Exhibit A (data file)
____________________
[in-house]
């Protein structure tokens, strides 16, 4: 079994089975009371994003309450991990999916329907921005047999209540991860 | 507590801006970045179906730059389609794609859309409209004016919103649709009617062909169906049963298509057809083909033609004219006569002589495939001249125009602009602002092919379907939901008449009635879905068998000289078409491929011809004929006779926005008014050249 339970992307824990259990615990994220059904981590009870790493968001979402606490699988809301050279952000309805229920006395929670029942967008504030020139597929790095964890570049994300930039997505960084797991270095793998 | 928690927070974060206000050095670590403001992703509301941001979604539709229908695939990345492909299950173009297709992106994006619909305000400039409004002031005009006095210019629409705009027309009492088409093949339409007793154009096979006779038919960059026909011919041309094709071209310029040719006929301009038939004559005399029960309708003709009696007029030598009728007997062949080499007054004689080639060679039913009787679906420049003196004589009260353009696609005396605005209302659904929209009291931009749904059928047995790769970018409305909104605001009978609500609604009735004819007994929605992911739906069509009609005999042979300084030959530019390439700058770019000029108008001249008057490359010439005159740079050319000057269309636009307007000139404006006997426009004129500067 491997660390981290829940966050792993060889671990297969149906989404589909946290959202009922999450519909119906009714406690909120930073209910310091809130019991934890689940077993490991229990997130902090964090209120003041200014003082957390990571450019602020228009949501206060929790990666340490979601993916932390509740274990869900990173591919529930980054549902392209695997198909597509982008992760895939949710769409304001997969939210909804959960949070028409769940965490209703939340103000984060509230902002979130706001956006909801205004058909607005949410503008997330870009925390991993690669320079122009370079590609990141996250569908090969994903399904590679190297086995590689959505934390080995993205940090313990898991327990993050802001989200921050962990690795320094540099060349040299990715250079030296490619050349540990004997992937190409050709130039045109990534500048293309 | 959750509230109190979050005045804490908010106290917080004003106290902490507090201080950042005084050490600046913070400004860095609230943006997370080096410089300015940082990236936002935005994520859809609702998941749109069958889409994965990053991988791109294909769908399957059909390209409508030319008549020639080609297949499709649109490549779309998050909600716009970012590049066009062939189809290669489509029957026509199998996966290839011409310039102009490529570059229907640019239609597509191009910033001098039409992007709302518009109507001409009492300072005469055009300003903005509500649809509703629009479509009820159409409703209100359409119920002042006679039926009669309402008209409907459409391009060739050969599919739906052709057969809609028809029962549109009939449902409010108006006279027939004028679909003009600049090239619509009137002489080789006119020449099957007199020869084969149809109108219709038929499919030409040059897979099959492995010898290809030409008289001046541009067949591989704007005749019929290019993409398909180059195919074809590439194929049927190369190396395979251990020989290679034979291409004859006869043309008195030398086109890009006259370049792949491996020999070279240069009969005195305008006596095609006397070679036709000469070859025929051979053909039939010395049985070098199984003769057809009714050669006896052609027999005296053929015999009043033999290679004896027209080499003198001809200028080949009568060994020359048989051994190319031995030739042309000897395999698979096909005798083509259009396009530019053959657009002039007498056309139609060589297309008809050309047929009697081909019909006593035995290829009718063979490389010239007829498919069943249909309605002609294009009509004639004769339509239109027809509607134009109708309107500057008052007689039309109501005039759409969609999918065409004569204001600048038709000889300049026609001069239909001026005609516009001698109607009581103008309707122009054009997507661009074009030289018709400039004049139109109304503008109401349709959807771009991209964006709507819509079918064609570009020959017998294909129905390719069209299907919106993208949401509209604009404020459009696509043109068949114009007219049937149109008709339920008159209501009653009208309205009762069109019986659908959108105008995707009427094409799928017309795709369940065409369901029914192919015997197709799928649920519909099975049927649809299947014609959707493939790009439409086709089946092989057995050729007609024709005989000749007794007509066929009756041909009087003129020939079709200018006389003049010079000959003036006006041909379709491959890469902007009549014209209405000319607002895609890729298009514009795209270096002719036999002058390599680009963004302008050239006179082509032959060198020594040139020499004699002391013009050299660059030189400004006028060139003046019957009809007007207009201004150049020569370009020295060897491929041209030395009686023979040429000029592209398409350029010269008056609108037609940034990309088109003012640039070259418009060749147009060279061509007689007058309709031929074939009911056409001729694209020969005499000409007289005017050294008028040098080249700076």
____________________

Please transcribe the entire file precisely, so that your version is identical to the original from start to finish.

[in-house]
């Protein structure tokens, strides 16, 4: 079994089975009371994003309450991990999916329907921005047999209540991860 | 507590801006970045179906730059389609794609859309409209004016919103649709009617062909169906049963298509057809083909033609004219006569002589495939001249125009602009602002092919379907939901008449009635879905068998000289078409491929011809004929006779926005008014050249 339970992307824990259990615990994220059904981590009870790493968001979402606490699988809301050279952000309805229920006395929670029942967008504030020139597929790095964890570049994300930039997505960084797991270095793998 | 928690927070974060206000050095670590403001992703509301941001979604539709229908695939990345492909299950173009297709992106994006619909305000400039409004002031005009006095210019629409705009027309009492088409093949339409007793154009096979006779038919960059026909011919041309094709071209310029040719006929301009038939004559005399029960309708003709009696007029030598009728007997062949080499007054004689080639060679039913009787679906420049003196004589009260353009696609005396605005209302659904929209009291931009749904059928047995790769970018409305909104605001009978609500609604009735004819007994929605992911739906069509009609005999042979300084030959530019390439700058770019000029108008001249008057490359010439005159740079050319000057269309636009307007000139404006006997426009004129500067 491997660390981290829940966050792993060889671990297969149906989404589909946290959202009922999450519909119906009714406690909120930073209910310091809130019991934890689940077993490991229990997130902090964090209120003041200014003082957390990571450019602020228009949501206060929790990666340490979601993916932390509740274990869900990173591919529930980054549902392209695997198909597509982008992760895939949710769409304001997969939210909804959960949070028409769940965490209703939340103000984060509230902002979130706001956006909801205004058909607005949410503008997330870009925390991993690669320079122009370079590609990141996250569908090969994903399904590679190297086995590689959505934390080995993205940090313990898991327990993050802001989200921050962990690795320094540099060349040299990715250079030296490619050349540990004997992937190409050709130039045109990534500048293309 | 959750509230109190979050005045804490908010106290917080004003106290902490507090201080950042005084050490600046913070400004860095609230943006997370080096410089300015940082990236936002935005994520859809609702998941749109069958889409994965990053991988791109294909769908399957059909390209409508030319008549020639080609297949499709649109490549779309998050909600716009970012590049066009062939189809290669489509029957026509199998996966290839011409310039102009490529570059229907640019239609597509191009910033001098039409992007709302518009109507001409009492300072005469055009300003903005509500649809509703629009479509009820159409409703209100359409119920002042006679039926009669309402008209409907459409391009060739050969599919739906052709057969809609028809029962549109009939449902409010108006006279027939004028679909003009600049090239619509009137002489080789006119020449099957007199020869084969149809109108219709038929499919030409040059897979099959492995010898290809030409008289001046541009067949591989704007005749019929290019993409398909180059195919074809590439194929049927190369190396395979251990020989290679034979291409004859006869043309008195030398086109890009006259370049792949491996020999070279240069009969005195305008006596095609006397070679036709000469070859025929051979053909039939010395049985070098199984003769057809009714050669006896052609027999005296053929015999009043033999290679004896027209080499003198001809200028080949009568060994020359048989051994190319031995030739042309000897395999698979096909005798083509259009396009530019053959657009002039007498056309139609060589297309008809050309047929009697081909019909006593035995290829009718063979490389010239007829498919069943249909309605002609294009009509004639004769339509239109027809509607134009109708309107500057008052007689039309109501005039759409969609999918065409004569204001600048038709000889300049026609001069239909001026005609516009001698109607009581103008309707122009054009997507661009074009030289018709400039004049139109109304503008109401349709959807771009991209964006709507819509079918064609570009020959017998294909129905390719069209299907919106993208949401509209604009404020459009696509043109068949114009007219049937149109008709339920008159209501009653009208309205009762069109019986659908959108105008995707009427094409799928017309795709369940065409369901029914192919015997197709799928649920519909099975049927649809299947014609959707493939790009439409086709089946092989057995050729007609024709005989000749007794007509066929009756041909009087003129020939079709200018006389003049010079000959003036006006041909379709491959890469902007009549014209209405000319607002895609890729298009514009795209270096002719036999002058390599680009963004302008050239006179082509032959060198020594040139020499004699002391013009050299660059030189400004006028060139003046019957009809007007207009201004150049020569370009020295060897491929041209030395009686023979040429000029592209398409350029010269008056609108037609940034990309088109003012640039070259418009060749147009060279061509007689007058309709031929074939009911056409001729694209020969005499000409007289005017050294008028040098080249700076």